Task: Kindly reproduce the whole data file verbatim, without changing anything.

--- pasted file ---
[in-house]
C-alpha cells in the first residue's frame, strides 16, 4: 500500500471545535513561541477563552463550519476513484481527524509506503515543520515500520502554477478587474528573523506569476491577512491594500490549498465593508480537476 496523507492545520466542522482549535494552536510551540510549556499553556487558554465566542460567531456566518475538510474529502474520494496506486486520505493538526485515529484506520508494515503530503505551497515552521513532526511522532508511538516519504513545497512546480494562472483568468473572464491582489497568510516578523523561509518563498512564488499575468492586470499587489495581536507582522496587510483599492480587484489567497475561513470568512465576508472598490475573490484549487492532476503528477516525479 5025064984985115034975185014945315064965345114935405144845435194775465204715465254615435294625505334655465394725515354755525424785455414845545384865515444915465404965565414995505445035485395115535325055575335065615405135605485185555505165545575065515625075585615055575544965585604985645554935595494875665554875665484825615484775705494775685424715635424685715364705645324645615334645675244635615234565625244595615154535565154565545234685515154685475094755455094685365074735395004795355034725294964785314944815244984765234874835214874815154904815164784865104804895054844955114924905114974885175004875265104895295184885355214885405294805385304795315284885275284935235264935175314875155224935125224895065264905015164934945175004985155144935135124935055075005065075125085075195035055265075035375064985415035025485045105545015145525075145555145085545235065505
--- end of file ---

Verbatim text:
[in-house]
C-alpha cells in the first residue's frame, strides 16, 4: 500500500471545535513561541477563552463550519476513484481527524509506503515543520515500520502554477478587474528573523506569476491577512491594500490549498465593508480537476 496523507492545520466542522482549535494552536510551540510549556499553556487558554465566542460567531456566518475538510474529502474520494496506486486520505493538526485515529484506520508494515503530503505551497515552521513532526511522532508511538516519504513545497512546480494562472483568468473572464491582489497568510516578523523561509518563498512564488499575468492586470499587489495581536507582522496587510483599492480587484489567497475561513470568512465576508472598490475573490484549487492532476503528477516525479 5025064984985115034975185014945315064965345114935405144845435194775465204715465254615435294625505334655465394725515354755525424785455414845545384865515444915465404965565414995505445035485395115535325055575335065615405135605485185555505165545575065515625075585615055575544965585604985645554935595494875665554875665484825615484775705494775685424715635424685715364705645324645615334645675244635615234565625244595615154535565154565545234685515154685475094755455094685365074735395004795355034725294964785314944815244984765234874835214874815154904815164784865104804895054844955114924905114974885175004875265104895295184885355214885405294805385304795315284885275284935235264935175314875155224935125224895065264905015164934945175004985155144935135124935055075005065075125085075195035055265075035375064985415035025485045105545015145525075145555145085545235065505